Reuvkeh Roth would think out loud: “Ben Gurion is a great chess player. He always sees five moves ahead. Except that everything with him is always by force.”
On that subject, Zvi Provizor would prophesy gloomily, “If we lose, the Arabs will come and wipe us out. If we win, the Russians will come and blow us up.”
Emanuel Glozman would plead, “E-e-enough, friends, qu-qu-quiet. Let m-m-me read the p-p-papers in p-p-peace.”
And Zvi, after a few moments’ silence, would say, “Did you hear? It says here that the King of Norway has liver cancer. And the head of our regional council has cancer, too.”
Whenever Roni Shindlin, the comedian, saw Zvi at the shoemaker’s or by the clothing storeroom, he would ask him mockingly, “So, Angel of Death, what plane crashed today?”
Zvi Provizor and Luna Blank fell into a routine: they talked every evening. He would sit on the right-hand edge of the left bench at the foot of the lawn and she would sit near him, on the left-hand edge of the right bench. He would blink as he spoke to her and she, wearing a pretty sleeveless sundress, would crumple her handkerchief between her fingers. Praising the kibbutz gardens, the fruit of his labor, she said that thanks to him, they lived on a green meadow, in the shade of blossoming orchards, among blooming flower beds. She had a weakness for fancy words. A third-grade teacher, she made excellent, delicate pencil drawings that hung on the walls of our small apartments. Her face was round and smiling and her eyelashes long, though her neck was slightly wrinkled and she had thin legs and almost no breasts. Her husband had been killed several years earlier while doing reserve duty on the Gaza border and they’d had no children. The kibbutz members considered her an admirable figure, a woman who had overcome tragedy and poured her entire soul into teaching. Zvi talked to her about the different species of roses and she nodded eagerly, as if agreeing with every word. Then he gave her a detailed description of the horrors of the locust plague that was devastating Sudan.
Luna said, “You’re a very sensitive person.”
Zvi blinked quickly and said, “Sudan doesn’t have much greenery as it is.”
Luna said, “Why do you take all the sorrows of the world on your shoulders?”
And Zvi replied, “Closing your eyes to the cruelty of life is, in my opinion, both stupid and sinful. There’s very little we can do about it. So we have to at least acknowledge it.”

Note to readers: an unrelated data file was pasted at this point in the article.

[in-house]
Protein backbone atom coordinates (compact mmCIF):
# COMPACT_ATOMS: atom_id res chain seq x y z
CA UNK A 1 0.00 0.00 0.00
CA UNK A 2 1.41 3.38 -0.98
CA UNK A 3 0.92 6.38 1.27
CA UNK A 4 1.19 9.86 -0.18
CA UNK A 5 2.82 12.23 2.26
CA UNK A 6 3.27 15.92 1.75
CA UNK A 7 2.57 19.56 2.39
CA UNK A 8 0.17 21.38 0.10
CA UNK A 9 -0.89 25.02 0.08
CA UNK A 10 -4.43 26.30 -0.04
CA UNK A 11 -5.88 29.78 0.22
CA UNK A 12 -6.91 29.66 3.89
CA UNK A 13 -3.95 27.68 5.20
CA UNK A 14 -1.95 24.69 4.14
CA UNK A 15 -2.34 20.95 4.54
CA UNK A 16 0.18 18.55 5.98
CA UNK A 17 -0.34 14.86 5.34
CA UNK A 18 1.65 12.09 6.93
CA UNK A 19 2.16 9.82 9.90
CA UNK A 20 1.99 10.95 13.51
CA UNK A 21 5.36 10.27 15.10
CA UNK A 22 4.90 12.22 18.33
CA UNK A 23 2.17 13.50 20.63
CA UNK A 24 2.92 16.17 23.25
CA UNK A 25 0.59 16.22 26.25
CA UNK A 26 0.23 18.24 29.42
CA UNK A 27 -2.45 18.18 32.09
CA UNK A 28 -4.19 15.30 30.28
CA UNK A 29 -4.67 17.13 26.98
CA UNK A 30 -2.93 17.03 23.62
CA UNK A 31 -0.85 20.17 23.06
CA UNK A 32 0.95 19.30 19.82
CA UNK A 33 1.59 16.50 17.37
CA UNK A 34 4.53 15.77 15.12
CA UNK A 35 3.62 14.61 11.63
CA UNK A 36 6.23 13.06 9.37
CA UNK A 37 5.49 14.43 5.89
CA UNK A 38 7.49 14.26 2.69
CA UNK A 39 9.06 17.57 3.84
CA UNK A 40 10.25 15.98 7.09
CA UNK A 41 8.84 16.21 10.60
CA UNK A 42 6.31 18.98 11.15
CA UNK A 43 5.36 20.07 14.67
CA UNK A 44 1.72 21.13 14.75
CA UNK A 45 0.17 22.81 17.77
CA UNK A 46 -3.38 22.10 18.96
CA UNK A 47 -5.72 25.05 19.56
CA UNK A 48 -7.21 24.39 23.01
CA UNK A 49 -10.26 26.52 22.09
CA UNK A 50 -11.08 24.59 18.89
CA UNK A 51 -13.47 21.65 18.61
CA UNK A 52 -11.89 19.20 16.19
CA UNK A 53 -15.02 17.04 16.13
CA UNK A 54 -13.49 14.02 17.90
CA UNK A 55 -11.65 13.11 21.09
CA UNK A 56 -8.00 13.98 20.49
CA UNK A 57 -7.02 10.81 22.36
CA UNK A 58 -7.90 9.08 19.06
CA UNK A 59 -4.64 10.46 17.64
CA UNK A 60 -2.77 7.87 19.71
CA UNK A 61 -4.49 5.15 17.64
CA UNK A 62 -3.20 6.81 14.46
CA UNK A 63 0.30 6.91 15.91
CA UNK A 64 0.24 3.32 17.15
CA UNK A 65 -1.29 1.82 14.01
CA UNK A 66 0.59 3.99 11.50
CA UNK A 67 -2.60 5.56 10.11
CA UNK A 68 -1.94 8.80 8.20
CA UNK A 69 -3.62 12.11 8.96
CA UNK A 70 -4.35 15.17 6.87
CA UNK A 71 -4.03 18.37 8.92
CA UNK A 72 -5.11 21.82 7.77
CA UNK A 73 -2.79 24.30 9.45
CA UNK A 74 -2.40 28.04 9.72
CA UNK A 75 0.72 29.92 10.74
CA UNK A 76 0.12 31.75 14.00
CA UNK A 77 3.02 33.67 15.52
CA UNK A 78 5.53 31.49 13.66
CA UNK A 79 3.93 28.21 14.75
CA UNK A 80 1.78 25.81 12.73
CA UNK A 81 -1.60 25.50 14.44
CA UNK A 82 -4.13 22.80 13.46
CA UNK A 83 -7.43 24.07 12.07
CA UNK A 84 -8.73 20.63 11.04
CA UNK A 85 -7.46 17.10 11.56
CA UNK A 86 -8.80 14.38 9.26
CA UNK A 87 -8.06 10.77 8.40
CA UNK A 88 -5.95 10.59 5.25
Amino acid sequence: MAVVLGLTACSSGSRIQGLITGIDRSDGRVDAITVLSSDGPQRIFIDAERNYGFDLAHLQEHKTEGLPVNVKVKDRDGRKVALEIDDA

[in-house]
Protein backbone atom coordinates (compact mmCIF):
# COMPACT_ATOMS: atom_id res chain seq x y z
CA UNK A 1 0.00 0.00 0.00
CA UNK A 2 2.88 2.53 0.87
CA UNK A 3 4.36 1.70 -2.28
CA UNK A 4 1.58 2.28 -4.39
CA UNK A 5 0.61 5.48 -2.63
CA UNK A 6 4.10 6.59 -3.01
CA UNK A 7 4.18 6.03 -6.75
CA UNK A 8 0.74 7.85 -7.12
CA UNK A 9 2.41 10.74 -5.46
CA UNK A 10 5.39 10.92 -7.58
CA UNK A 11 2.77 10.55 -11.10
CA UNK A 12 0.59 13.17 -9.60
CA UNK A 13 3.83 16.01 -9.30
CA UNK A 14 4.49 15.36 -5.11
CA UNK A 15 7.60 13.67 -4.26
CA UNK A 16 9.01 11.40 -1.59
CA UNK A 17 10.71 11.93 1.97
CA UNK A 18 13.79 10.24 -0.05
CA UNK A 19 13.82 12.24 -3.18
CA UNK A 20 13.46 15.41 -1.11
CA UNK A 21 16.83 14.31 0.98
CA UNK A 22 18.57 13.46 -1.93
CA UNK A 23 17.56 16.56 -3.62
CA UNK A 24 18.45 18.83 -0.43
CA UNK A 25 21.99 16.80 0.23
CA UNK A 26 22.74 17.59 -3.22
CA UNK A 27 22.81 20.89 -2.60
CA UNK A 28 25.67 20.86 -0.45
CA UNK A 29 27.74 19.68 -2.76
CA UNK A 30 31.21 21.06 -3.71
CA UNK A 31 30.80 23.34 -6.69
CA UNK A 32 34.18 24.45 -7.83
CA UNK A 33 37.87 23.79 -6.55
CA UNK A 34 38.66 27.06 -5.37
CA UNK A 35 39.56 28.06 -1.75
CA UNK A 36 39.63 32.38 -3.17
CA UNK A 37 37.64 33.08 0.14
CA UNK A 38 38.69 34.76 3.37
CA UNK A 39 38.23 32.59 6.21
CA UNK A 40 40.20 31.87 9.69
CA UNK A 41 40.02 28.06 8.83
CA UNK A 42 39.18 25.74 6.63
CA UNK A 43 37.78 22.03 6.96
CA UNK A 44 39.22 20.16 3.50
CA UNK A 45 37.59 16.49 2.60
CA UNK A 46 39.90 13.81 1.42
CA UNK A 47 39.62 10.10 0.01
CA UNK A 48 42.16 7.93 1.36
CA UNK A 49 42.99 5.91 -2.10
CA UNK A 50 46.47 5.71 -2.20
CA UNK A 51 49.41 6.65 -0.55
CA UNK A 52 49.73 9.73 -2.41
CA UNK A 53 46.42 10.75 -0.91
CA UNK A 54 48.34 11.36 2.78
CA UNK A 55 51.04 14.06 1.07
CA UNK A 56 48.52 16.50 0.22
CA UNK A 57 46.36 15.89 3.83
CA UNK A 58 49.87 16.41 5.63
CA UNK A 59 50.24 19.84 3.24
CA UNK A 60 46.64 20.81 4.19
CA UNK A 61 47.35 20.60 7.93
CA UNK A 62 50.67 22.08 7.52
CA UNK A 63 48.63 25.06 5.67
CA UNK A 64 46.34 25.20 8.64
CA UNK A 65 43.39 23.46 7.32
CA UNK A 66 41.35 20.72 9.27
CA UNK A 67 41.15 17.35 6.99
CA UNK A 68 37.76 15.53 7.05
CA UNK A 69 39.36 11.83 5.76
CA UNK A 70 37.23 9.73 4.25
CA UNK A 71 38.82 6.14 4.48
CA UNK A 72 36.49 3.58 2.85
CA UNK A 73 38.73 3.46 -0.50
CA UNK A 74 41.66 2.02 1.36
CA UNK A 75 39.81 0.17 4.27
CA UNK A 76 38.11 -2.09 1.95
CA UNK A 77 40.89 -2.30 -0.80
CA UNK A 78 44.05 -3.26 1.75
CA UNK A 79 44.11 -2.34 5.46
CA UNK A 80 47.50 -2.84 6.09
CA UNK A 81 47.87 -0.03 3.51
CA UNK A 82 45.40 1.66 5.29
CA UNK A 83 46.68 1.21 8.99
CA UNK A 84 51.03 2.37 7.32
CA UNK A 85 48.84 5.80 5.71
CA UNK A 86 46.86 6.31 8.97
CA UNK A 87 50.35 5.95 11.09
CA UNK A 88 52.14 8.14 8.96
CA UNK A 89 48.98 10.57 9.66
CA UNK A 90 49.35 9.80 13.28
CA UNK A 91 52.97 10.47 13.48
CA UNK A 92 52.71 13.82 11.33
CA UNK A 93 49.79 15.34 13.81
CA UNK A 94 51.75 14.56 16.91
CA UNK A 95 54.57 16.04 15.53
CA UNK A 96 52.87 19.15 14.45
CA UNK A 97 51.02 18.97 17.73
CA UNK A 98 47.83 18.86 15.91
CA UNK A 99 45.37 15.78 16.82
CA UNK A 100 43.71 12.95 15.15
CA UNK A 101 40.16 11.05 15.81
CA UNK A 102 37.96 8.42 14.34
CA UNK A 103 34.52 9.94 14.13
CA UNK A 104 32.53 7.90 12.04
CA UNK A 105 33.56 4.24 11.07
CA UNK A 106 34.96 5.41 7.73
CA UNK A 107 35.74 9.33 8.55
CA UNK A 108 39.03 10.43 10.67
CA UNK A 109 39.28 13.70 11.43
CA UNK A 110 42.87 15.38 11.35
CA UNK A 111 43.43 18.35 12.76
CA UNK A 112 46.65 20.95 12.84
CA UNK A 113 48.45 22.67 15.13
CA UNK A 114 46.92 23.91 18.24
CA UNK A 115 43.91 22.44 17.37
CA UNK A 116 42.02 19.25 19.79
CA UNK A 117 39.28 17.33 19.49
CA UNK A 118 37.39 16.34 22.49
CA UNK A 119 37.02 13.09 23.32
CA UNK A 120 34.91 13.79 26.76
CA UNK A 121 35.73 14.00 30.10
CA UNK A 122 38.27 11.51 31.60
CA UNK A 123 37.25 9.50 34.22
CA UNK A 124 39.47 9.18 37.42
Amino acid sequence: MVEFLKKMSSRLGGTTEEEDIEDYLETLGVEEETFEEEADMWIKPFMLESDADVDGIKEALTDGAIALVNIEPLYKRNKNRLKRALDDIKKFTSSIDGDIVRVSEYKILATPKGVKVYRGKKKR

One summer evening she invited Zvi to her place for coffee. He came in his after-work clothes, long khaki trousers and a short-sleeved light-blue shirt. His radio was still attached to his belt, and at eight o’clock he excused himself and listened to the news headlines. Hanging on the walls of Luna Blank’s room were several of her pencil drawings in simple frames, sketches of dreamy young girls and landscapes, rocky hills and olive trees. Beneath the window was a double bed with embroidered Oriental pillows. The row of books on the white bookshelf was arranged by height, from tall art books of paintings by Van Gogh, Cézanne, and Gauguin, to shorter volumes of the Cassuto Bible, and, finally, a series of squat little novels published by Hasifria Le’Am. In the middle of the room was a round coffee table with two plain armchairs on either side. The table was covered with an embroidered tablecloth and set for two with coffee cups and plates for biscuits.
Zvi Provizor said, “Your room is very nice,” and added, “Clean. Neat.”
Embarrassed, Luna Blank said, “Thank you. I’m glad.”
But there was no gladness in her voice, only an awkward tension.
Then they drank coffee and ate biscuits and spoke of ornamental trees and fruit trees, of the discipline problems at school now that everything was permitted, of bird migration.
Zvi said, “I read in the newspaper that in Hiroshima, ten years after the bomb, there were still no birds.”
Luna told him again, “You take all the sorrows of the world on your shoulders.”
She also said, “The day before yesterday, I saw a hoopoe on a low branch outside my window.”